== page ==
The dearest of her kin.

"Set gold within your hair, Margaret,
   Set gold within your hair,
And gold upon your girdle band,
   And on your breast so fair.

For we are bidden to dance to-night,
   We may not bide away;
This one good night, this one fair night,
   Before the red new day."

"Nay, no gold for my head, brother,
   Nay, no gold for my hair;
It is the ashes and dust of earth
   That you and I must wear.

"No gold for mu girdle band,
   No godl work on my feet;
But ashes of the fire, my love,
   But dust that the serpents eat."

They danced across the Bridge of DEath,
   Above the black water,
And the marriage-bell was tolled in hell
   For the souls of him and her.



Saturday, April 27, 2019

Of Cackling Emperors and other things....

OK, so now that I'm done cranking out the words every day in a final push to complete a novel draft, what should we talk about? Why...how about the teaser trailer to Star Wars Episode IX that dropped a few weeks ago?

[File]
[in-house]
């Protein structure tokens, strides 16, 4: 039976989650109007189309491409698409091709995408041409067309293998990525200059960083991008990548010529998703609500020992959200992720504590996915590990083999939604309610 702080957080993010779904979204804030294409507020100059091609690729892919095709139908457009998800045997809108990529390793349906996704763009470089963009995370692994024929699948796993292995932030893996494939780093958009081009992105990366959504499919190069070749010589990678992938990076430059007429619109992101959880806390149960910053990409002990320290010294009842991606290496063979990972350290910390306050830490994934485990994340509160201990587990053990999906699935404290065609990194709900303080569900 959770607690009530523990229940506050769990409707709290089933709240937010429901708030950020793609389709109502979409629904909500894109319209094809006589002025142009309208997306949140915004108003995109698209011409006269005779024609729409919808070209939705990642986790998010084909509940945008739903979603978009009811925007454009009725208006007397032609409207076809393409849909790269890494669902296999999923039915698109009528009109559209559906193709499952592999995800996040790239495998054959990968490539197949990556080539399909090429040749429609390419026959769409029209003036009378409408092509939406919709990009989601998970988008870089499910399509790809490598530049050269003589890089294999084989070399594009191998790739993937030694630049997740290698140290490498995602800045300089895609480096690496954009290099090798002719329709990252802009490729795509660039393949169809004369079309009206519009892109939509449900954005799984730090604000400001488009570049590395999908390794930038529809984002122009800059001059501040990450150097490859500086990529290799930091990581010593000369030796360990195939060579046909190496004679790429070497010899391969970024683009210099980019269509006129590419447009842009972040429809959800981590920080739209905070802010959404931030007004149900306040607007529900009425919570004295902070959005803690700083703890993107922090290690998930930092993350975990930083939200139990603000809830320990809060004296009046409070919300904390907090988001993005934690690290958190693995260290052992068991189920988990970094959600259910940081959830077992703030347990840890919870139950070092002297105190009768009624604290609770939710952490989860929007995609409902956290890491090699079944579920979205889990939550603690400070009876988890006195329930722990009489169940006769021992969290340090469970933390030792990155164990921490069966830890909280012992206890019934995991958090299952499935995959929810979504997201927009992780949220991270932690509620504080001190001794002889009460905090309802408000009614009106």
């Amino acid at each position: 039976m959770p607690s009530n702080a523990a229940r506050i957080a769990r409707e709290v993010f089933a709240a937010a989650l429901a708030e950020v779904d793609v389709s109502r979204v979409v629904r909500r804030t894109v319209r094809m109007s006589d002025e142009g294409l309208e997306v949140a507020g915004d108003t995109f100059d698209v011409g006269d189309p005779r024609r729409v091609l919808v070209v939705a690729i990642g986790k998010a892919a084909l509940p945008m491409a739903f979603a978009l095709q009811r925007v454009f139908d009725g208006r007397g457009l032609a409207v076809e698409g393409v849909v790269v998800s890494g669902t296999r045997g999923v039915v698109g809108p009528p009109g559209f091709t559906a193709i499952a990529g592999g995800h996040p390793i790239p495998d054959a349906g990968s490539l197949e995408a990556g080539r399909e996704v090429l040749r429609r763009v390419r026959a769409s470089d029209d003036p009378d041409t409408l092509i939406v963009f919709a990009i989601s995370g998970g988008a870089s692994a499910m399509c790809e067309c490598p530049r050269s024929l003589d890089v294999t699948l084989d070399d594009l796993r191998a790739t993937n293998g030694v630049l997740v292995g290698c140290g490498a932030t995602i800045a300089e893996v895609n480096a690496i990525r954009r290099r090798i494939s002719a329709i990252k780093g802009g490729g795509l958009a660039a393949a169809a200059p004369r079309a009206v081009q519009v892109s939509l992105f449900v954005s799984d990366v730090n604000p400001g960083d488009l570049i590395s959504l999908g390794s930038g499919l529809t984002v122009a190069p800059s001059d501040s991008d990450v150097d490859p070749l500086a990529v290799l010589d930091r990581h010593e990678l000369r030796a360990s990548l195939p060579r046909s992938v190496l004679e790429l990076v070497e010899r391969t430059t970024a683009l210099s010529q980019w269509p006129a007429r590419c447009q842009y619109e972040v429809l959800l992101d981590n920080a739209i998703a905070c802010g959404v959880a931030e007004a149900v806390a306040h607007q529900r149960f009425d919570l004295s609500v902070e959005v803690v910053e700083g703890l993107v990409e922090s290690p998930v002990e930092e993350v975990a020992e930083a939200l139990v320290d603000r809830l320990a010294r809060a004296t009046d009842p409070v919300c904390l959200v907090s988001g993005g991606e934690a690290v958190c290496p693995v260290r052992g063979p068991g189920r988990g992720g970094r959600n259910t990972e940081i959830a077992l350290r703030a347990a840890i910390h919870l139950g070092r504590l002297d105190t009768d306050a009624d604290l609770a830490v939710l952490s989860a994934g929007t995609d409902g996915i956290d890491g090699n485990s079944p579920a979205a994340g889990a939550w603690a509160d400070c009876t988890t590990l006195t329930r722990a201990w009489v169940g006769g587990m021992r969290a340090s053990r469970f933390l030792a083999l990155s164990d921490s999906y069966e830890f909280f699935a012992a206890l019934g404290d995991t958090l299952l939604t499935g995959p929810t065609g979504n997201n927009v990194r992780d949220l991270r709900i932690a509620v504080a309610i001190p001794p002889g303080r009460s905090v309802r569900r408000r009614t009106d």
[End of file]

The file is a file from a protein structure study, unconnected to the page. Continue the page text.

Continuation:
If you haven't seen it, here it is:


As with all teasers, there's simultaneously a lot to unpack there and...there's nothing to unpack there. Teaser trailers are designed to tantalize in any of a hundred different ways, and since this thing showed up online during the Star Wars Celebration fan festival, the Interwebs have been all a-tizzy as they try to read the tea leaves.

Well, never one to leave a muddle of wet tea unscrutinized, here are some random thoughts of my own!

1. As the Lucasfilm logo fades in we hear breathing. It's Rey, and our first glimpse of anything in the trailer is Rey herself, standing alone in the middle of a desert wasteland. This is already reminiscent of the first shot of the trailer for The Force Awakens, in which we saw Finn also standing alone in the middle of a desert wasteland...but where Finn looked visibly afraid and distraught, Rey's manner is one of calm. She is relaxing into...a moment.